I was invited to go on a hiking trip to Italy with my mum and her pilgrimage group. Initially, some thoughts came up if I could keep up with them since they are such seasoned hikers and a tight knit and well-oiled team. I was honored to become part of their intimate group. They have completed the ‘Camino de Santiago de Compostela’ in Spain, the well-known pilgrimage to Santiago de Compostela. Interestingly enough, they had a cool plan and strategy: not everybody can take off three months from their work. So, they did the pilgrimage in a few stages. They started out from their homes, basically from their backyards in Switzerland and hiked as much as they could in one week. A year later, the picked up at the location they ended the previous year. Within ten years they completed the journey together as a group and reached their goal. This time around, the small group of four female hikers scouted out a new route to tackle for September. Scouting out meant to check out the route, the transportation options, the hotel, but also the food options. It should feel comfortable for a bigger group to enjoy a long weekend in September.
The trip led us from Domodossola up into a valley (Alpe Devero) at almost 1,800 meters above sea level (close to 6,000 feet above sea level) I was under the assumption going to Italy meant wearing shorts and t-shirts. I was very surprised when the small bus took us up higher and higher and the temperatures dropped considerably. As a seasoned runner, I packed almost all my gear including a light hat, gloves, and a rain jacket. Due to my insights learned from growing up close to the mountains, I always bring a rain jacket. And I used it every single day. The weather can change quickly in the mountains and hikers need to be prepared.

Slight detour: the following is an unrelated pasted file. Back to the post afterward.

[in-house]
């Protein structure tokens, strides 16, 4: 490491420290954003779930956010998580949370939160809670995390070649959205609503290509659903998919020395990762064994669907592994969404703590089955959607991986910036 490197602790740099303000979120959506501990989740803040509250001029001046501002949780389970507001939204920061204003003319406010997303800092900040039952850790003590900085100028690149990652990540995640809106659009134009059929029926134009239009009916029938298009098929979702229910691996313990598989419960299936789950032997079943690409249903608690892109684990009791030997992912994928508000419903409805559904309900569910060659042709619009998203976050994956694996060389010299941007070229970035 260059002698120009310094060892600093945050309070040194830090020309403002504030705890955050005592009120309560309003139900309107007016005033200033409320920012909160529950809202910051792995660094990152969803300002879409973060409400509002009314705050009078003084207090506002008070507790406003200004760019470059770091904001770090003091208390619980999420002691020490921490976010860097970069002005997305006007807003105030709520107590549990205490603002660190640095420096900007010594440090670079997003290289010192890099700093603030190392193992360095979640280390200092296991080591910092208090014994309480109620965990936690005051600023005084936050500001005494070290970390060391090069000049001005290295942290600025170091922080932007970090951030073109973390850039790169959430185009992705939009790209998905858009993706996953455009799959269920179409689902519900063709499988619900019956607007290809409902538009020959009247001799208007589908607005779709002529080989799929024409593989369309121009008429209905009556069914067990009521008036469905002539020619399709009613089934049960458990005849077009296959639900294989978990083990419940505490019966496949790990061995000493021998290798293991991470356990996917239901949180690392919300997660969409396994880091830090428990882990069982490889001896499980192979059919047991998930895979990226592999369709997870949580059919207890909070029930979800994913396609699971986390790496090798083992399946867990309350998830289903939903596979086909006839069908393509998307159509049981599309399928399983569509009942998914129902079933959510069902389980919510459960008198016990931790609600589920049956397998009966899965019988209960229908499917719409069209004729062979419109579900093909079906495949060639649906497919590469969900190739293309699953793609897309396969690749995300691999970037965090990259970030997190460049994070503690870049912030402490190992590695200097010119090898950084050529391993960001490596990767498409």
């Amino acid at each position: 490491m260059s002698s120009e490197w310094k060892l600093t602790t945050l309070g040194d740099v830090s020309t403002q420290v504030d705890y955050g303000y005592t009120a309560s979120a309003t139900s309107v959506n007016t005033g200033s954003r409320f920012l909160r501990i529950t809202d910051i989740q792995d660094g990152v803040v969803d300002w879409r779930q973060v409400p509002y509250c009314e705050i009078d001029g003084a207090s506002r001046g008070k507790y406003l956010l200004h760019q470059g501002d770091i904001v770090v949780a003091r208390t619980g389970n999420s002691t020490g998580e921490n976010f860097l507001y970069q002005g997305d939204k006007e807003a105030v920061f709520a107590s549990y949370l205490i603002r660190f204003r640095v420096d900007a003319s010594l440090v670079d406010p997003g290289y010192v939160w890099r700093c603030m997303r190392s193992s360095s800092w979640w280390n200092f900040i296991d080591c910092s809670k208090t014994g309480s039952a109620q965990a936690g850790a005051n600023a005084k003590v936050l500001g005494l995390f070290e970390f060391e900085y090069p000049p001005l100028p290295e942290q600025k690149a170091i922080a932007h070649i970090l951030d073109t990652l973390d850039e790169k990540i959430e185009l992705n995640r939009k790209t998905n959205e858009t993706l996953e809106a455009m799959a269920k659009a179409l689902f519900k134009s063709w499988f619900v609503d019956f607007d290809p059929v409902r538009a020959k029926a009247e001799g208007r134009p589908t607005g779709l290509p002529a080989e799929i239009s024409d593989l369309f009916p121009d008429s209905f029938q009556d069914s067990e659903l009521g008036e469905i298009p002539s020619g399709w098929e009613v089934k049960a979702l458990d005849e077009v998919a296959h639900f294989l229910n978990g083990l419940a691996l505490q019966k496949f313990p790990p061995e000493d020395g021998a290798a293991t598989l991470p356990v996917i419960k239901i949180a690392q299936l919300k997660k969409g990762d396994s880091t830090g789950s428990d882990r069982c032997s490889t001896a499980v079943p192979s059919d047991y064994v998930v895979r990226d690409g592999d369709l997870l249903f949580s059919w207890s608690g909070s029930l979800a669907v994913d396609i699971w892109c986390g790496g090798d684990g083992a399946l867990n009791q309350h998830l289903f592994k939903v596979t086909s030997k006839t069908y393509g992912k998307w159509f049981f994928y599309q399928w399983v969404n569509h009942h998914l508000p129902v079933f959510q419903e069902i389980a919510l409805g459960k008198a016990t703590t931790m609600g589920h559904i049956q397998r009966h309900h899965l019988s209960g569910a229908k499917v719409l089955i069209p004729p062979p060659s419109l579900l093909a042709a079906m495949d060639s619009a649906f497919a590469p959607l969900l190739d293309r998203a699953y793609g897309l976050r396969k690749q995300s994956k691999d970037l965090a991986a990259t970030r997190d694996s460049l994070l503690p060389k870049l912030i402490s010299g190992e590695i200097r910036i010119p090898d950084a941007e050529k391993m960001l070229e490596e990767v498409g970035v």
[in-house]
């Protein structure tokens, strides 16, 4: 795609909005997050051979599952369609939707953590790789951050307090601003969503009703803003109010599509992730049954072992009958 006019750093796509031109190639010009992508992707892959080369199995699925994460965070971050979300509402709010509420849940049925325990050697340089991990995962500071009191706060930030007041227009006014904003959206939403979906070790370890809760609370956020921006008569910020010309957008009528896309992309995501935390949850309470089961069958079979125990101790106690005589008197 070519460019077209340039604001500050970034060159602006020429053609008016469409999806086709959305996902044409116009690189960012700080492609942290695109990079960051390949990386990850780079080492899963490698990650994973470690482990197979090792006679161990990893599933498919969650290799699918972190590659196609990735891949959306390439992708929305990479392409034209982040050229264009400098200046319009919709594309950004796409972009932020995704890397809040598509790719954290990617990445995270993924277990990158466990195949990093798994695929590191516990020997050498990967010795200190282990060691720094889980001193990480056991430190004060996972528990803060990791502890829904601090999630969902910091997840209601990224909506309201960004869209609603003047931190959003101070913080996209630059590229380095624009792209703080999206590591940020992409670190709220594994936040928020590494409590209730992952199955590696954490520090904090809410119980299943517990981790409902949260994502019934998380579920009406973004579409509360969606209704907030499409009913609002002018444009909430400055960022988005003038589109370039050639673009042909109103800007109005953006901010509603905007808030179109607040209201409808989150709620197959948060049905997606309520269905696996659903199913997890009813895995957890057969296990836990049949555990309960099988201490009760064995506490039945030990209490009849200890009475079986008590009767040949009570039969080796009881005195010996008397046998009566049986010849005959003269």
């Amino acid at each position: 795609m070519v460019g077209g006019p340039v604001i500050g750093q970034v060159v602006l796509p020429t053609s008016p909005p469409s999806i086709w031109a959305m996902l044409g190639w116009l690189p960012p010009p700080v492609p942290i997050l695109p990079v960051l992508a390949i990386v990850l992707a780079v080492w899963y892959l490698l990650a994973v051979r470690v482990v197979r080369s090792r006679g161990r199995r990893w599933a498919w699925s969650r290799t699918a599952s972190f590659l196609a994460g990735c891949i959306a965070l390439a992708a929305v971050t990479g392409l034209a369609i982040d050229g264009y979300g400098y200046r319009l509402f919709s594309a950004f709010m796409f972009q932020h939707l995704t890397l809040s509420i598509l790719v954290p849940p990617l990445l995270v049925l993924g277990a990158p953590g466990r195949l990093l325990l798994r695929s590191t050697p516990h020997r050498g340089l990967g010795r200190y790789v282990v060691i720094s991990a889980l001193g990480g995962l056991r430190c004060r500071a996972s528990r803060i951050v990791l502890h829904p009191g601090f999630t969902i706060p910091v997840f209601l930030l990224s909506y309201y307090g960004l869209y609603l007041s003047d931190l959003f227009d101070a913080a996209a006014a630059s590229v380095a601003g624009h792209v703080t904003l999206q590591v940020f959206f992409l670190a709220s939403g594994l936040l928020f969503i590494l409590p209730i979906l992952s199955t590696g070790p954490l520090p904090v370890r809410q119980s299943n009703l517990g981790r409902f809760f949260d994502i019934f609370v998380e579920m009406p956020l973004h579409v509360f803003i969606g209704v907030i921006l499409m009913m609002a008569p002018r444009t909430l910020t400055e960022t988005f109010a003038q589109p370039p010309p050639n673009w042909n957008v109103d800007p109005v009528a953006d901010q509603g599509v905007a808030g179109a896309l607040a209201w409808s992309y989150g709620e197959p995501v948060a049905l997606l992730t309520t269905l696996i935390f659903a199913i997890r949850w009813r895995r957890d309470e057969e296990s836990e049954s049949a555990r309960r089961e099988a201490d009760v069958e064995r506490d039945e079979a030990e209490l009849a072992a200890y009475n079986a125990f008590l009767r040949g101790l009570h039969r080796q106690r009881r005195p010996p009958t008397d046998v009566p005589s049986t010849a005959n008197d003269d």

Another insight for this trip I learned is to pack super light. I climbed Mt. Kilimanjaro in 2012 where we had porters who carried our belongings. On this three-day hike, I was carrying everything on the first day to where we would stay overnight. This region has been well developed as agritourism where they are used to people with backpacks and accommodate to their needs with extra space for their gears. When going on a hike, I do not need much as this is not like a fashion show; it is about being comfortable and for me being comfy and warm.
From a leadership aspect I appreciated their dedication to the goal as well as their dedication to the group and their dedication to have fun. They were all well-equipped with mountaineer gears, maps, and high spirits to accomplish this mission to be successful in September when a bigger group accompanies them. They made sure we stayed together through the wet and still snowy terrain, they took care of the slowest person and made sure that all were safe. When we hiked on the second day, we realized that one mountainous trail was not safe to hike yet. The water came down the mountain too fast and too vigorously; we were not able to pass the stream of snow melting water. We had to stop and return to our base.
There the biggest aha-moment came: we all sat together and enjoyed our food and specialties we carried in our backpacks. Amazingly, many little snacks fit into a backpack. It was about sharing a meal, sharing stories, and having a good time. I wished I could be participating in their September weekend; for now, I was only a participant and observer of their scouting.
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